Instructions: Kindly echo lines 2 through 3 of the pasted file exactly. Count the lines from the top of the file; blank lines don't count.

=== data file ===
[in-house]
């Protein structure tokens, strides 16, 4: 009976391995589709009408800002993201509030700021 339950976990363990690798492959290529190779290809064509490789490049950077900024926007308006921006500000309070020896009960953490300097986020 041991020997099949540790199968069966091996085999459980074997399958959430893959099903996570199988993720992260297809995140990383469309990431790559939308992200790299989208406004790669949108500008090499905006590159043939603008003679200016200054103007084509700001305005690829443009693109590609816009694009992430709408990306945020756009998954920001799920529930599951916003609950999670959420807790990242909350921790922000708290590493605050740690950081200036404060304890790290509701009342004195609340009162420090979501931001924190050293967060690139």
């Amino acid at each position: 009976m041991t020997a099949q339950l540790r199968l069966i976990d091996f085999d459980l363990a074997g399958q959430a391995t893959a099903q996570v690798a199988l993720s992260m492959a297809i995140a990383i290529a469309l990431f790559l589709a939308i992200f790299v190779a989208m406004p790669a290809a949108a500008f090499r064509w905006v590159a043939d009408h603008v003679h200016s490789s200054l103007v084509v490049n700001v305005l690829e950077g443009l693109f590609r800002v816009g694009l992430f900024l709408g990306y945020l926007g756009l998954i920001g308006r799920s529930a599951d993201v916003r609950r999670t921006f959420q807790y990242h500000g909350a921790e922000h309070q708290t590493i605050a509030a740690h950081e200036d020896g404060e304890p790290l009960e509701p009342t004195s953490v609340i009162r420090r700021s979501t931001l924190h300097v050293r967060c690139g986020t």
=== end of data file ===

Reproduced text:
């Protein structure tokens, strides 16, 4: 009976391995589709009408800002993201509030700021 339950976990363990690798492959290529190779290809064509490789490049950077900024926007308006921006500000309070020896009960953490300097986020 041991020997099949540790199968069966091996085999459980074997399958959430893959099903996570199988993720992260297809995140990383469309990431790559939308992200790299989208406004790669949108500008090499905006590159043939603008003679200016200054103007084509700001305005690829443009693109590609816009694009992430709408990306945020756009998954920001799920529930599951916003609950999670959420807790990242909350921790922000708290590493605050740690950081200036404060304890790290509701009342004195609340009162420090979501931001924190050293967060690139």
């Amino acid at each position: 009976m041991t020997a099949q339950l540790r199968l069966i976990d091996f085999d459980l363990a074997g399958q959430a391995t893959a099903q996570v690798a199988l993720s992260m492959a297809i995140a990383i290529a469309l990431f790559l589709a939308i992200f790299v190779a989208m406004p790669a290809a949108a500008f090499r064509w905006v590159a043939d009408h603008v003679h200016s490789s200054l103007v084509v490049n700001v305005l690829e950077g443009l693109f590609r800002v816009g694009l992430f900024l709408g990306y945020l926007g756009l998954i920001g308006r799920s529930a599951d993201v916003r609950r999670t921006f959420q807790y990242h500000g909350a921790e922000h309070q708290t590493i605050a509030a740690h950081e200036d020896g404060e304890p790290l009960e509701p009342t004195s953490v609340i009162r420090r700021s979501t931001l924190h300097v050293r967060c690139g986020t």